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Stop Your Dog From Being Aggressive – Part 3

albuquerque dog behaviorPart 3: Other Behavioral Issues

There are many reasons dog’s behave aggressively from frustration to fear or territoriality. No one likes to think that their dog is aggressive but it is a very common problem. One of the most common causes of aggression is a lack of proper socialization when they are a puppy. When a puppy is not properly socialized they will run away and try to hide behind their mother. If an adult dog is fearful, and they cannot run away, they become aggressive. This is the classic fight or flight response.  There are many things you can do to help stop your dogs aggression. Keep in mind that behavioral training takes time and consistency, so be patient.

If you are unsure how to cope with your dog’s aggression, please reach out to your Albuquerque veterinarian at Vetco and we can help discuss options.

Sometimes the best way to deal with a dog’s aggression is to learn how to deal with some of their other behaviors that are elements of aggressive behavioral patterns. We don’t always recognize aggressive behaviors when they do not seem outwardly aggressive, but these behaviors can add up and lead to your dog being generally aggressive. Curbing these behaviors can help lower your dog’s overall aggression.

1. Guarding Behavior: Dog’s get protective of their environment. Guarding behavior includes

  • Patrolling up and down the fence line.
  • Barking
  • Rushing the door

To combat patrolling try keeping your dog inside when you are not in the backyard with him. Give him exercise by taking him to the park or sitting outside in the backyard. If he patrols when people are over, try putting him in another room during their visit.

If your dog barks when people come to your house, try taking him into another room when they first arrive. Do not shout at your dog, they can interpret this as encouraging behavior and think that you are joining in. Praise them for not barking.

If your dog rushes the door, try blocking off the area to the front door so they cannot do that. You can put them in another room when it is time to open the door or put them on a leash and make them heel next to you.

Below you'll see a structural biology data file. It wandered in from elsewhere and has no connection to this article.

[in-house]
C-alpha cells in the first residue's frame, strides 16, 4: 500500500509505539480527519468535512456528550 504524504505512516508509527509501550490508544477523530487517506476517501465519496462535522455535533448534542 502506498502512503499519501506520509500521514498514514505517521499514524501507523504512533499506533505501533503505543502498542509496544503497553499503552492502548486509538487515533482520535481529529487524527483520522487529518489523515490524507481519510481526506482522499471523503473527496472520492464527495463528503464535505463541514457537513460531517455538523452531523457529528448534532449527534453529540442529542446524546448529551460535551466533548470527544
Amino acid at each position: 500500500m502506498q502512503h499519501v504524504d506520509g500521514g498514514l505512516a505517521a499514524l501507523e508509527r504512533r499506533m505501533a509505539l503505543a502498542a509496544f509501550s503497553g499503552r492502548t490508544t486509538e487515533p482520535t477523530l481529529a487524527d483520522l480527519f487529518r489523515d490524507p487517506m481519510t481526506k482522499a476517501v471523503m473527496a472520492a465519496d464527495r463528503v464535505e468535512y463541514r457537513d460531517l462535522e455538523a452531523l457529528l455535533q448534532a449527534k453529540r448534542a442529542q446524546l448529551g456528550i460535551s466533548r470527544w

2. Guarding Food: Dogs will guard their food because they are worried that someone will take their food away or eat it. This behavior can get very aggressive and can lead to snapping and biting. Try putting his food down with only part of his dinner in it. As he eats, scatter more of his food around the bowl, as close as he allows you to get. Walk past the bowl and scatter some food in the bowl every time you pass by so he starts associating your presence with plentiful food.

Another method is to put down an empty bowl and have your dog sit and let him eat. Once he sits, put a handful of food into the bowl. Then have him sit again, and put in another handful. Do this until all the food is gone. This shows your dog that you are the giver of food not the taker away.

Make sure to give positive reinforcement to let him know when he is doing well. The positive reinforcement will help encourage the non-aggressive behavior.
Dogs can be aggressive in many different ways, and it isn’t always just with other animals or people. Your dog should not be aggressive with you or anyone else unless it is in a situation where they are trained to be aggressive, like someone breaking in.


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The information provided on this website is written by Vetco staff. All information is meant to be informational and is not meant as veterinary advice. If you have a health question regarding your pet, their treatment or anything concerning their veterinary care, please call Vetco to consult with a veterinarian.